Either way, Sonos’ Trueplay means the speaker will tune the sound to the acoustics of the room you put it in.
Upgrading to the new S2 app might be a small pain for existing Sonos users but the already good experience is now even better, making it easier to find content etc. I particularly like the ability to save room groups.
As is often the case with Sonos products, the Arc is excellent but may well be out of reach for many consumers due to its price tag.
The Arc will cost you £799 or US$799, which makes it one of the most expensive soundbars you can buy – although somehow there are some, like the LG GX, that fetch an even higher price.
You can buy it directly from Sonos or a range of retailers including Amazon, John Lewis and Currys PC World.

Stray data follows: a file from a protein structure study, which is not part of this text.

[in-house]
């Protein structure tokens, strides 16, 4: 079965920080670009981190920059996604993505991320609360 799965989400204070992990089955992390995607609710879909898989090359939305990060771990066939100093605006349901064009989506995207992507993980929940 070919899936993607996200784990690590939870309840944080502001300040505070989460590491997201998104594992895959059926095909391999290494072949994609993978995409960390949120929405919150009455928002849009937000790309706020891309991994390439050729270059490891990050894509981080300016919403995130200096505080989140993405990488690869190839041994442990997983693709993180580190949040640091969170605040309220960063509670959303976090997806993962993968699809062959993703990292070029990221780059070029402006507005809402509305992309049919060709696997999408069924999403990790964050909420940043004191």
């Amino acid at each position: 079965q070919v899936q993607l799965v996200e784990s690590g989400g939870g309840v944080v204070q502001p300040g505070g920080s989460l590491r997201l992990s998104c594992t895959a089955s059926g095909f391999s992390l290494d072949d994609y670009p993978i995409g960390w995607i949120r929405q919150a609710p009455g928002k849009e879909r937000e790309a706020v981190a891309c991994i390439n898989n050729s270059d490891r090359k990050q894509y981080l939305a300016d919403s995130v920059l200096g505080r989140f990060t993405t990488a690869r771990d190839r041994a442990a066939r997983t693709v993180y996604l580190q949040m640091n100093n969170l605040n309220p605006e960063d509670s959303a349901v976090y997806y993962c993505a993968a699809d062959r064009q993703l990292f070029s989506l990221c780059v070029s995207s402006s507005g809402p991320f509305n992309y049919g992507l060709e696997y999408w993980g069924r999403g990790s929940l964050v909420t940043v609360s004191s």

You are getting a very high-quality product, though, so it’s something of an investment. I still have the Playbar which even after 7 years of use still looks and sounds near mint.
Still, it’s possible to get soundbars with decent sound and features for a lot less if the Arc is simply too much. Check our best soundbar chart to see what alternatives there are.
The Sonos Arc is an incredible piece of tech and if you’re in the market for a premium soundbar then you’re very unlikely to be disappointed.
As long as you can afford it and have space for it, the Arc offers a seriously impressive set of features and sound performance. Even if you don’t use the microphone for voice control or AirPlay, the Arc is one of the best ways to get a surround sound experience from a single soundbar.
Performance is so good that you’ll probably find you won’t even be tempted to add in rear surround speakers and the Sub for a proper 5.1.2 experience.
The main downside apart from the pretty high price tag is complications around HDMI and eARC, so you’ll need a compatible TV for the Arc to output Dolby Atmos and there’s no HDMI pass-through so it takes up a valuable port.